Friday, June 11, 2010

8 oz. of...meat

Well, I don't feel great about this, but this is what this blog is all about for me. Documenting my successes, failures, all of it. It's to motivate me, and hopefully help others.

2 weekends ago, I wasn't feeling great. I was hungry. I needed something satisfying. I was craving a burger from this place, 8 oz., I had been to many times in my omnivore days, and a few times since for a veggie burger. But, this time, my nostalgia for a real burger came over me. I really wanted one. So, I researched where they got their meat from, and it was from Estancia ranch. They claim the following on their website:

"We only sell beef from animals that graze in pastures on fresh green grass – no feedlots, ever... At Estancia, we raise healthy animals without using any growth hormones or growth promoting antibiotics. Our animals live their entire lives on the free range."

This was good enough for me, at the time. I know from reading Eating Animals that no matter how the animals live, even in the best of circumstances, of which I believe Estancia qualifies, the kill floors in the processing plants are a horror show. This did not deter me this time.

It's the first time I've had actual meat since going vegan. And it went down as easily as it would have a year ago, before going vegetarian. Satisfied.

I can't really say I regret it. I wouldn't have done it if I was going to beat myself up over it. It's crazy how what used to be something that required no thought now is a huge endeavor. What it showed me is how powerful my habits and rituals involving food are. They really drive my behavior. It's like an imprint in my brain that craves to be remembered. I just need more practice and it will get easier with time.


  1. depends on why you are veg/vegan. if it's because of the treatment of animals on factory farms, then you didn't violate your sense of morality.
    if you feel that to take a life needlessly is wrong, regardless of the quality of life lived by the victim animal, then knowing something is from a 'nicer' farm is not sufficient to justify this.
    everyone finds their own balance and strength of morality to live by.

  2. I agree with Shay. It is a struggle when you are bombarded with meat everywhere- Our society does not cater to those that choose a different lifestyle. I have slipped too and have felt awful about it. I ate some candy with gelatin the other day, of course read label after I bought it and consumed a few. I wanted to throw up, thinking about what gelatin really is. The fact that you wanted to blog about this shows it is on your mind.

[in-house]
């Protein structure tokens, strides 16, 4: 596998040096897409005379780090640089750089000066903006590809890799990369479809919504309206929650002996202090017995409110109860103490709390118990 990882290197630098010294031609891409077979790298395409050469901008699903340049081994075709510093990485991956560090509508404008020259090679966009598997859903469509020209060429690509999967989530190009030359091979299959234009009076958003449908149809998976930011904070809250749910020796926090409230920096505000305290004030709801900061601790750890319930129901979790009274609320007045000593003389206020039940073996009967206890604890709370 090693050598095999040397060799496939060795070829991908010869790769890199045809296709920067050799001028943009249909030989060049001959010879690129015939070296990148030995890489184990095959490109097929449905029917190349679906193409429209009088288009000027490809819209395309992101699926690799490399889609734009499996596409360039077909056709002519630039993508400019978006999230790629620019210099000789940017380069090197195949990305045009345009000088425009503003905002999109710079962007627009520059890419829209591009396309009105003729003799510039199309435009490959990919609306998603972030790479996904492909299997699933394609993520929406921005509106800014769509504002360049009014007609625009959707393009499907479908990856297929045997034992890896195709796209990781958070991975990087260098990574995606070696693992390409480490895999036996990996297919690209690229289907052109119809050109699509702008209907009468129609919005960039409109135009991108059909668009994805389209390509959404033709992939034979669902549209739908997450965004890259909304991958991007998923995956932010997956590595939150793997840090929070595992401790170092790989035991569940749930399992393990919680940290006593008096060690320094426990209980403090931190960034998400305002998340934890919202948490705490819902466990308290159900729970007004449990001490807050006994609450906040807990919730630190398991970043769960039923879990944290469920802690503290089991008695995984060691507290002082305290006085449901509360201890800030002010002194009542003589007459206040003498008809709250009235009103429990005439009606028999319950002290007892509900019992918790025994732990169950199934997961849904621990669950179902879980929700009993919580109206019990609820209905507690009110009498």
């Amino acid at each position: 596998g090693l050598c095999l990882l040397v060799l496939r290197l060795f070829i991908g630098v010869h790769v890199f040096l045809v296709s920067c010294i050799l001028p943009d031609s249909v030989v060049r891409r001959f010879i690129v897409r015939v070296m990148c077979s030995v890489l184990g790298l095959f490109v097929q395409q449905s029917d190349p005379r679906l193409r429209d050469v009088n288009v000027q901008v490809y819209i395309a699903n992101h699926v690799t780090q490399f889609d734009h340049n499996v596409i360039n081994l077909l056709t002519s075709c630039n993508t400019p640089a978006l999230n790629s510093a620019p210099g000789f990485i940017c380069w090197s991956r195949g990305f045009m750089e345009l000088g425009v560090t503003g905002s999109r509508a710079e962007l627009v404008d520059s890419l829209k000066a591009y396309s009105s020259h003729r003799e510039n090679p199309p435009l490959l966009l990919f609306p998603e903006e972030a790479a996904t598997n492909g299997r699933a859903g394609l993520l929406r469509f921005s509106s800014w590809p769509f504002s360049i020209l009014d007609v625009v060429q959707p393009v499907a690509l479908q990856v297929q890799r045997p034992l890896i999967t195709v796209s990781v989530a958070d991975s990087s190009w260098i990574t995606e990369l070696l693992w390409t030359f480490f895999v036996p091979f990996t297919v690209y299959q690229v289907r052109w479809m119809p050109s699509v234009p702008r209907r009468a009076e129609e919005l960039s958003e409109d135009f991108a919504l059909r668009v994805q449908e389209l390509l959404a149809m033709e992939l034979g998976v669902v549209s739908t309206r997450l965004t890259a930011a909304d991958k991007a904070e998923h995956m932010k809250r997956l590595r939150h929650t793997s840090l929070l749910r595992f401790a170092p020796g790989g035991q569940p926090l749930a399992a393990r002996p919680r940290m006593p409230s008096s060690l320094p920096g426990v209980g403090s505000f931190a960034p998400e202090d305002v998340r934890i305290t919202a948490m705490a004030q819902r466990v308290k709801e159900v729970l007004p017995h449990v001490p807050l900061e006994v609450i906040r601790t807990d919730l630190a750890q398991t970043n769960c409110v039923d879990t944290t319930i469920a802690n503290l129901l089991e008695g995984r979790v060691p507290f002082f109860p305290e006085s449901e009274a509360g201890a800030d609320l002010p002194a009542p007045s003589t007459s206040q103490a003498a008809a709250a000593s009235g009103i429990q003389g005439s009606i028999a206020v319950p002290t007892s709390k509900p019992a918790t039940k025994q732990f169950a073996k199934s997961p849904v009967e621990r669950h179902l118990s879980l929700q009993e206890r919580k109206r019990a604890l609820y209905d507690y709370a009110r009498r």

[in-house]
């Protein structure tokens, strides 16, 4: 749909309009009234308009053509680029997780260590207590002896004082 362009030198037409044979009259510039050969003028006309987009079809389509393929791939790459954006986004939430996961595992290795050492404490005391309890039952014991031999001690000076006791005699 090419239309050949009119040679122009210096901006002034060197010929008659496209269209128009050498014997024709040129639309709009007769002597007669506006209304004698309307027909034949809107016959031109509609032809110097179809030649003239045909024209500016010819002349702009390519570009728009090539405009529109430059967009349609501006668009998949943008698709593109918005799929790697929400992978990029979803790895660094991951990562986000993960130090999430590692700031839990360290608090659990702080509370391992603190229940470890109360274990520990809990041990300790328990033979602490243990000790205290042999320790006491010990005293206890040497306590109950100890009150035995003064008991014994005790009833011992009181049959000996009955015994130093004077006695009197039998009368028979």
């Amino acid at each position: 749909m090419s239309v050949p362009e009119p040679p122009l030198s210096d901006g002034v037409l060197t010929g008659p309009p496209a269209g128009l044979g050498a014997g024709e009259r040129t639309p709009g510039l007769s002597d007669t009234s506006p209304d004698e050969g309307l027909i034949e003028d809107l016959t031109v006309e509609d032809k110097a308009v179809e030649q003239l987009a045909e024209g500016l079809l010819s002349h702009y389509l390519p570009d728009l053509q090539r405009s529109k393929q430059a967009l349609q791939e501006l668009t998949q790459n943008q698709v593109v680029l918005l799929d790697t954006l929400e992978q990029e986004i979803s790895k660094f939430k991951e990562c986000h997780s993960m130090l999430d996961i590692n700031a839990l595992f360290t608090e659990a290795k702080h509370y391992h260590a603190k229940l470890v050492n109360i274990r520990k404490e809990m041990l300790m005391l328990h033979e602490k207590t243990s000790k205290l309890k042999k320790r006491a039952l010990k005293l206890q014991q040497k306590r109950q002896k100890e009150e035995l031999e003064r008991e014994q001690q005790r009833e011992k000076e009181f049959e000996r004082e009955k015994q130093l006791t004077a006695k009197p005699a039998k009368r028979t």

It is a journey and a hard one at that. If it matters at all... you have inspired me with your lifestyle choices.

  3. Thanks Amy, it does matter. I'm doing my best :)

  4. I read this and admittedly thought, how could a vegan eat a living creature? But I think about it and realize that I have been vegetarian since childhood. My memories of food are based on a meat-free lifestyle. I remember that I would still make "exceptions" on occasion and when I went vegan, I ate honey. (I said it was because I hate bees, which I do, but it was really because I wanted honey on things that I remember having honey on.) Memory ties in very strongly with food, comfort foods are based in that. You have already made a difference in just one year of vegetarianism. If eating a burger made you feel better, I think it is understandable.

  5. Thanks for that Kittie. It really is a something tied to my memories and emotions—it's amazing

  6. When you have intense urges of the body it is better to give in if they are not too hard to live with.Good cravings lead to more of the sort so better satisfy the craving and go on with the regular schedule of diet later.

  7. I don't understand what you're trying to say Elec...

    Are you saying to give into cravings (meat, etc.)because they eventually will diminish? or the opposite?

  8. Did you get sick? I year after I went veggie I had meat
    at a catered event. I asked what they would with the plate after they set down on the table, they said they would have to throw it away. I HATE wasting food so I thought I was doing the right thing by keeping the plate and eating it. I got soooo sick, that it was probably one thing that will keep me from doing it again. I know I should be vegan but struggle with it, especially because of the area I live in. I really appreciate your honesty and value that your journey is real. I'm still a fan. Best of luck!

  9. In the words of JS Foer himself; "In the world, change is not a switch but a process. Being serious about changing requires a certain amount of forgiveness."

  10. i, too, became vegan after reading "eating animals"--i was an avid meat lover all my life. now i can't imagine eating it, knowing the facts.

    what i always think about when i crave meat, and know i could seek out something "cruelty free", is: could i kill that animal myself?

    the answer is always no. in essence, i'd be paying for someone else to do my dirty work, and don't want to think about how the animal got to my plate. even w/o factory farms, that trained "forgetting" is still taking place.

  11. good on ya mate for the eating and the honesty. your body knows what it needs, and often as not, packages of processed veggies are not it.

  12. Hi! I found your blog through Blogged. Great post, the honesty is appreciated. :)
    I did this recently with cheese (I'm a new Vegan) so I can understand where you're coming from! Unfortunately, sometimes it takes falling off the wagon to make us realize that we want back on! Good luck!


  13. Hi, just wondering how you are now. I am inspired by your stories and the effort to share them. Keep on eating conscious, wheter that is with some meat sometimes or without.
    Best wishes, Melanie